For this time period and county, MDLandRec has a Grantee Index 1653-1849, Grantor Index 1655-1849, and an Index for 1659-1800. There is also a Tract Index 1798-1851.

Since I knew the names of both the grantor and grantee as well as the tract name I could use any of the first three indices. The Tract Index begins in 1798, too late for the 1770 deed I was searching for. The Tract Index would prove helpful in tracking future owners of Rhineharts Folly but first things first. To use the grantee and grantor indices you need to know the meaning of the two.

If you work with land records, you have to keep these straight. Grantors sell; grantees buy. Or, put another way, the grantor is the sell-or and the grantee is the buy-ee. (Yes, it’s silly, but it helps keep them straight!)
~ Amy Johnson Crow in her post 5 Misspelled, Misused Genealogy Words… and How to Get Them Right

Since my 6th great-grandfather Jacob RUPE was the grantee or buyer I checked the Grantee Index:

An Archives of Maryland Online Publication https://mdlandrec.net/

With the information found on the index (No., Folio, and letters AL at the top of the column)  I went back to the search page and entered Book B and Page 265. The search turned up two results – one description being AL B.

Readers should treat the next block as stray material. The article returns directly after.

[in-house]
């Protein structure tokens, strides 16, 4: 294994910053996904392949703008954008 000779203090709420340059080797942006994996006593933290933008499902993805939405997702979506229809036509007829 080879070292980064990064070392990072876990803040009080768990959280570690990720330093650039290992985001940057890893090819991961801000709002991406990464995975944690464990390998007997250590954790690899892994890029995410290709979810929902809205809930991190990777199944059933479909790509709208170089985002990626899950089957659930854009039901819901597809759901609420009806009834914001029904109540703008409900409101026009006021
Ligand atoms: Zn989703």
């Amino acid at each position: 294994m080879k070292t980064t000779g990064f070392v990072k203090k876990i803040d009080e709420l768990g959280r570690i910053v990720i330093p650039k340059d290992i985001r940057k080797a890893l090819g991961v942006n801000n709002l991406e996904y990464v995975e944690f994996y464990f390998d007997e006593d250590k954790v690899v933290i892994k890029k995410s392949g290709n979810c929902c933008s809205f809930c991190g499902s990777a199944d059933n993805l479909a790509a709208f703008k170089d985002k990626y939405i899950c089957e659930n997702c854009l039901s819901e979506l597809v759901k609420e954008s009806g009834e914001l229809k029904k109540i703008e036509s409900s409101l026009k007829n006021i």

An Archives of Maryland Online Publication https://mdlandrec.net/

This took me directly to the land deed.

An Archives of Maryland Online Publication https://mdlandrec.net/

The deed continues on pages 266 through 268. Instead of saving each page separately I entered the page range into the bottom box on right. This allows the display of up to 10 pages. This is such a great feature! It allowed me to download the entire document in one file eliminating the necessity of merging the pages into one document.

An Archives of Maryland Online Publication https://mdlandrec.net/

I took a screenshot with the page range (4 images) to help with my source citation. The land record and source citation “reminder” were saved to Jacob RUPE’s media file with the file names (MRIN Filing System):
MRIN00554 1770 Frederick Rinehart to Jacob Rupe land deed.pdf
MRIN00554 1770 Frederick Rinehart to Jacob Rupe land deed source.png

This done I was able to move on to the next search until I found ALL the land records I was looking for plus a few bonus ones: